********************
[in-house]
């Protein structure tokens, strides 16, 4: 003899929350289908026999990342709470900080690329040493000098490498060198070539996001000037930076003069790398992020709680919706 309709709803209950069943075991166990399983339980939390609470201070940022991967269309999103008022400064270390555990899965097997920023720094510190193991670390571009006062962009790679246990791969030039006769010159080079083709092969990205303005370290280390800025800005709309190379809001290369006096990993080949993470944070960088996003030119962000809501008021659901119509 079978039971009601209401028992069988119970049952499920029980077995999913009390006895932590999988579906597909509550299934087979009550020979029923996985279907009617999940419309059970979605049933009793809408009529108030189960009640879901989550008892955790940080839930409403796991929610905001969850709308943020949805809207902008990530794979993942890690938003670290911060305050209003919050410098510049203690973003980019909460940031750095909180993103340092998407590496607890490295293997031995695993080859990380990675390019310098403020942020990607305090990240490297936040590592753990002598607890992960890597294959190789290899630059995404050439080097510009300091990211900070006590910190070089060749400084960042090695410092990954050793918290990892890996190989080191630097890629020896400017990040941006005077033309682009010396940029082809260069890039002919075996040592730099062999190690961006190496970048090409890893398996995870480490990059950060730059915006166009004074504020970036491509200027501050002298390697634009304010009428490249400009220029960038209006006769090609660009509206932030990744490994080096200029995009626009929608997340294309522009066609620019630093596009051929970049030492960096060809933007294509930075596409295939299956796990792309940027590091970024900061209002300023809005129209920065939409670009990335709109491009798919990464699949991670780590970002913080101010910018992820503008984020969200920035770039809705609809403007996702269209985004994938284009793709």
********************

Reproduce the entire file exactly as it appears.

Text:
[in-house]
């Protein structure tokens, strides 16, 4: 003899929350289908026999990342709470900080690329040493000098490498060198070539996001000037930076003069790398992020709680919706 309709709803209950069943075991166990399983339980939390609470201070940022991967269309999103008022400064270390555990899965097997920023720094510190193991670390571009006062962009790679246990791969030039006769010159080079083709092969990205303005370290280390800025800005709309190379809001290369006096990993080949993470944070960088996003030119962000809501008021659901119509 079978039971009601209401028992069988119970049952499920029980077995999913009390006895932590999988579906597909509550299934087979009550020979029923996985279907009617999940419309059970979605049933009793809408009529108030189960009640879901989550008892955790940080839930409403796991929610905001969850709308943020949805809207902008990530794979993942890690938003670290911060305050209003919050410098510049203690973003980019909460940031750095909180993103340092998407590496607890490295293997031995695993080859990380990675390019310098403020942020990607305090990240490297936040590592753990002598607890992960890597294959190789290899630059995404050439080097510009300091990211900070006590910190070089060749400084960042090695410092990954050793918290990892890996190989080191630097890629020896400017990040941006005077033309682009010396940029082809260069890039002919075996040592730099062999190690961006190496970048090409890893398996995870480490990059950060730059915006166009004074504020970036491509200027501050002298390697634009304010009428490249400009220029960038209006006769090609660009509206932030990744490994080096200029995009626009929608997340294309522009066609620019630093596009051929970049030492960096060809933007294509930075596409295939299956796990792309940027590091970024900061209002300023809005129209920065939409670009990335709109491009798919990464699949991670780590970002913080101010910018992820503008984020969200920035770039809705609809403007996702269209985004994938284009793709």